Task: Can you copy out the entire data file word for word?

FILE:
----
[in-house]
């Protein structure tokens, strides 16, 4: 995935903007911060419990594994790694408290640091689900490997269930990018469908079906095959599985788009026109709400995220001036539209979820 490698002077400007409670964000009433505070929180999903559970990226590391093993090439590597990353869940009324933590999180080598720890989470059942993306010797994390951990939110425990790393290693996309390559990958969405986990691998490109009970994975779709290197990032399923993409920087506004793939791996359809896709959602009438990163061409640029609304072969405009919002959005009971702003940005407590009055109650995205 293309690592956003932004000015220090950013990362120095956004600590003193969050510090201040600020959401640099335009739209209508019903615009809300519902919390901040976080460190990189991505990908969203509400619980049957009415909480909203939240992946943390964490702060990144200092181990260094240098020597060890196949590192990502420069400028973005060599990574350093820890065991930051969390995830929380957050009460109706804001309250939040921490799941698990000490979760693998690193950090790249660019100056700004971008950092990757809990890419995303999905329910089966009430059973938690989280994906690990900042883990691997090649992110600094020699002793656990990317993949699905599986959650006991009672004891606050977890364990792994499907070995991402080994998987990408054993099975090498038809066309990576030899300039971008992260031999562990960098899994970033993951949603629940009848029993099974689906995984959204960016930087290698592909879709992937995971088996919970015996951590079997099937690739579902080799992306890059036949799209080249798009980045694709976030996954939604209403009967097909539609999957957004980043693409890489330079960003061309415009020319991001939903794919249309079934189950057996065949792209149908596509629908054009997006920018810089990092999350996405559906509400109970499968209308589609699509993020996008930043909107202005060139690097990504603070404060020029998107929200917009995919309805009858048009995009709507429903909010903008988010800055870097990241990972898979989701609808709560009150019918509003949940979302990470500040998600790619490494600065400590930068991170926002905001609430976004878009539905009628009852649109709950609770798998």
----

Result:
[in-house]
């Protein structure tokens, strides 16, 4: 995935903007911060419990594994790694408290640091689900490997269930990018469908079906095959599985788009026109709400995220001036539209979820 490698002077400007409670964000009433505070929180999903559970990226590391093993090439590597990353869940009324933590999180080598720890989470059942993306010797994390951990939110425990790393290693996309390559990958969405986990691998490109009970994975779709290197990032399923993409920087506004793939791996359809896709959602009438990163061409640029609304072969405009919002959005009971702003940005407590009055109650995205 293309690592956003932004000015220090950013990362120095956004600590003193969050510090201040600020959401640099335009739209209508019903615009809300519902919390901040976080460190990189991505990908969203509400619980049957009415909480909203939240992946943390964490702060990144200092181990260094240098020597060890196949590192990502420069400028973005060599990574350093820890065991930051969390995830929380957050009460109706804001309250939040921490799941698990000490979760693998690193950090790249660019100056700004971008950092990757809990890419995303999905329910089966009430059973938690989280994906690990900042883990691997090649992110600094020699002793656990990317993949699905599986959650006991009672004891606050977890364990792994499907070995991402080994998987990408054993099975090498038809066309990576030899300039971008992260031999562990960098899994970033993951949603629940009848029993099974689906995984959204960016930087290698592909879709992937995971088996919970015996951590079997099937690739579902080799992306890059036949799209080249798009980045694709976030996954939604209403009967097909539609999957957004980043693409890489330079960003061309415009020319991001939903794919249309079934189950057996065949792209149908596509629908054009997006920018810089990092999350996405559906509400109970499968209308589609699509993020996008930043909107202005060139690097990504603070404060020029998107929200917009995919309805009858048009995009709507429903909010903008988010800055870097990241990972898979989701609808709560009150019918509003949940979302990470500040998600790619490494600065400590930068991170926002905001609430976004878009539905009628009852649109709950609770798998």